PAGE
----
INFO ON REPERTAXIN
- Neutrophils are thought to play a major role in the mediation of reperfusion injury. CXC chemokines are known inducers of neutrophil recruitment. Here, we assessed the effects of Repertaxin, a novel low molecular weight inhibitor of human CXCL8 receptor activation, on the local, remote and systemic injuries following intestinal ischaemia and reperfusion (I/R) in the rat.
- Pre-incubation of rat neutrophils with Repertaxin (10âˆ’11-10âˆ’6 M) inhibited the chemotaxis of neutrophils induced by human CXCL8 or rat CINC-1, but not that induced by fMLP, PAF or LTB4, in a concentration-dependent manner. Repertaxin also prevented CXCL8-induced calcium influx but not CXCL8 binding to purified rat neutrophils.
- In a model of mild I/R injury (30 min of ischaemia and 30 min of reperfusion), Repertaxin dose-dependently (3-30 mg kgâˆ’1) inhibited the increase in vascular permeability and neutrophil influx. Maximal inhibition occurred at 30 mg kgâˆ’1.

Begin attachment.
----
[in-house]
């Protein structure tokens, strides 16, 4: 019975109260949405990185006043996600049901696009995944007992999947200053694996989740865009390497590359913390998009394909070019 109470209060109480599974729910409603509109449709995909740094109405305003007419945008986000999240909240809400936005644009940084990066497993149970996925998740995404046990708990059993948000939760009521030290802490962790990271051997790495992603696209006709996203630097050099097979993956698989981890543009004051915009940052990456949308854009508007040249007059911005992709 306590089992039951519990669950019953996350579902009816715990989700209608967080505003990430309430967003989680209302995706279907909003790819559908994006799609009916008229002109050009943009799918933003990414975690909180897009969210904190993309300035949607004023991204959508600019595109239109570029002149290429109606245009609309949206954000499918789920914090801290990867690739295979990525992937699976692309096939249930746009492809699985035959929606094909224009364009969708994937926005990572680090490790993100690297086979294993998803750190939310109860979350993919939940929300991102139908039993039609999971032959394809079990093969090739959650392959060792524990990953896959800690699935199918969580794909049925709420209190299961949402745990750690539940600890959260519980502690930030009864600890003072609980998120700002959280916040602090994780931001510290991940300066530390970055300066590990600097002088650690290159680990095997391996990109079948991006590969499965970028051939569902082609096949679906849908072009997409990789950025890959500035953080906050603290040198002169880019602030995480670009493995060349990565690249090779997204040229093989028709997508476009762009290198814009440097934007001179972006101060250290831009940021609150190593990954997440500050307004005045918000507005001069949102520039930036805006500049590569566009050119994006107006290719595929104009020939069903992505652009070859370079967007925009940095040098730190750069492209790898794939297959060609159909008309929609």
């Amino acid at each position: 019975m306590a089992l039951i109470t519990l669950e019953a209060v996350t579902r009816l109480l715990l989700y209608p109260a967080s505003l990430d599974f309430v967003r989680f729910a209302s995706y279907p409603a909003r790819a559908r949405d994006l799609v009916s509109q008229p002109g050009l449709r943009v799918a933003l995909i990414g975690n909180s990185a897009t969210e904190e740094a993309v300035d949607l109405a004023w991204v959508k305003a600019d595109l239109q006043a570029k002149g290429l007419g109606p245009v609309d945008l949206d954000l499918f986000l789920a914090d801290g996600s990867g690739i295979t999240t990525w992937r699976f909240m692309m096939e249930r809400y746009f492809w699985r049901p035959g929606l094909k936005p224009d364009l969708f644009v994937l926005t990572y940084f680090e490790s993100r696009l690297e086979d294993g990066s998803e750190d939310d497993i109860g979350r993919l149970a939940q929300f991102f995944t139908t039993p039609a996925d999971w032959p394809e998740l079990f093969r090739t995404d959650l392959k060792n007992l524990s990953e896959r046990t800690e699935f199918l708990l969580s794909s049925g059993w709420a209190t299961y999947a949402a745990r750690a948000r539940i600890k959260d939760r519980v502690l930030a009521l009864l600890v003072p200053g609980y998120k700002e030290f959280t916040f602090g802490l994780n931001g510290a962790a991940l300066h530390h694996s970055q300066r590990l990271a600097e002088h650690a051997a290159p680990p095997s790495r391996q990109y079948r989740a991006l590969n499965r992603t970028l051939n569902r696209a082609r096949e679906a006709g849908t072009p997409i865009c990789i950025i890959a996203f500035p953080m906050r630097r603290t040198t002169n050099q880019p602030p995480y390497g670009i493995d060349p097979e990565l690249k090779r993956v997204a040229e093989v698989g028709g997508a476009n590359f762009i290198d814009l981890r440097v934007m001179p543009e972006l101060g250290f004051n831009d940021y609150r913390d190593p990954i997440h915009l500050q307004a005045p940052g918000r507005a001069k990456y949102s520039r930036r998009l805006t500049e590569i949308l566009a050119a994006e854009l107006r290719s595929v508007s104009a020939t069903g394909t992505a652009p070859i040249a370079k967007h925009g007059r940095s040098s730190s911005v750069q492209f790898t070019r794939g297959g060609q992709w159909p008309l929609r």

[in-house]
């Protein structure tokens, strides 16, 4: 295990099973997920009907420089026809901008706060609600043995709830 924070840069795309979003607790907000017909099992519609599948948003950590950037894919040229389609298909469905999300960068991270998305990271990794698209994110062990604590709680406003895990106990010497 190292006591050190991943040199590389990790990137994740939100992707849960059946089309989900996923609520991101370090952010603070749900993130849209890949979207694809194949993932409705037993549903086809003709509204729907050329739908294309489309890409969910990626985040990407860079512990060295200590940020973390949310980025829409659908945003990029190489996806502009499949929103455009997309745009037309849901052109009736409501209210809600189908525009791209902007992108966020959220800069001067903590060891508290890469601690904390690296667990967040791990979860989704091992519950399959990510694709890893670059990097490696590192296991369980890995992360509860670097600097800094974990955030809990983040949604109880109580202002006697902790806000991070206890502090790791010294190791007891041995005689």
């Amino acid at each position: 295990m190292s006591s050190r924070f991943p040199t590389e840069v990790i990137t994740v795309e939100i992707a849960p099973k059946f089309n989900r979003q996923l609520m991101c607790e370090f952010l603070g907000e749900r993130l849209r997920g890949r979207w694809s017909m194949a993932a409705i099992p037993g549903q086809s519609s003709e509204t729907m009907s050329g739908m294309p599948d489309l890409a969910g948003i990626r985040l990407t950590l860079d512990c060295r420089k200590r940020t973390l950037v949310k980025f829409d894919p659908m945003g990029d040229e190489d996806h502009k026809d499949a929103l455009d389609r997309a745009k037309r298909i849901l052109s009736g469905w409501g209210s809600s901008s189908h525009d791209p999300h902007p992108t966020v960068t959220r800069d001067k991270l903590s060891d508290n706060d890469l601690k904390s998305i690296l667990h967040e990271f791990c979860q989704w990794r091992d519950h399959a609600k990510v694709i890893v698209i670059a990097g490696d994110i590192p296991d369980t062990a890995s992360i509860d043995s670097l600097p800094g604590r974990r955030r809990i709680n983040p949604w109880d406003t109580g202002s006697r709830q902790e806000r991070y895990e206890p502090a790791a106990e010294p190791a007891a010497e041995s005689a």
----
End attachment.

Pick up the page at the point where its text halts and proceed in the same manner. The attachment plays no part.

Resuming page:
- Following severe I/R injury (120 min of ischaemia and 120 min of reperfusion), Repertaxin (30 mg kgâˆ’1) markedly prevented neutrophil influx, the increase in vascular permeability both in the intestine and the lungs. Moreover, there was prevention of haemorrhage in the intestine of reperfused animals.
- Repertaxin effectively suppressed the increase in tissue (intestine and lungs) and serum concentrations of TNF-Î± and the reperfusion-associated lethality.
- For comparison, we also evaluated the effects of an anti-CINC-1 antibody in the model of severe I/R injury. Overall, the antibody effectively prevented tissue injury, systemic inflammation and lethality. However, the effects of the antibody were in general of lower magnitude than those of Repertaxin.
- In conclusion, CINC-1 and possibly other CXC chemokines, acting on CXCR2, have an important role during I/R injury. Thus, drugs, such as Repertaxin, developed to block the function of the CXCR2 receptor may be effective at preventing reperfusion injury in relevant clinical situations.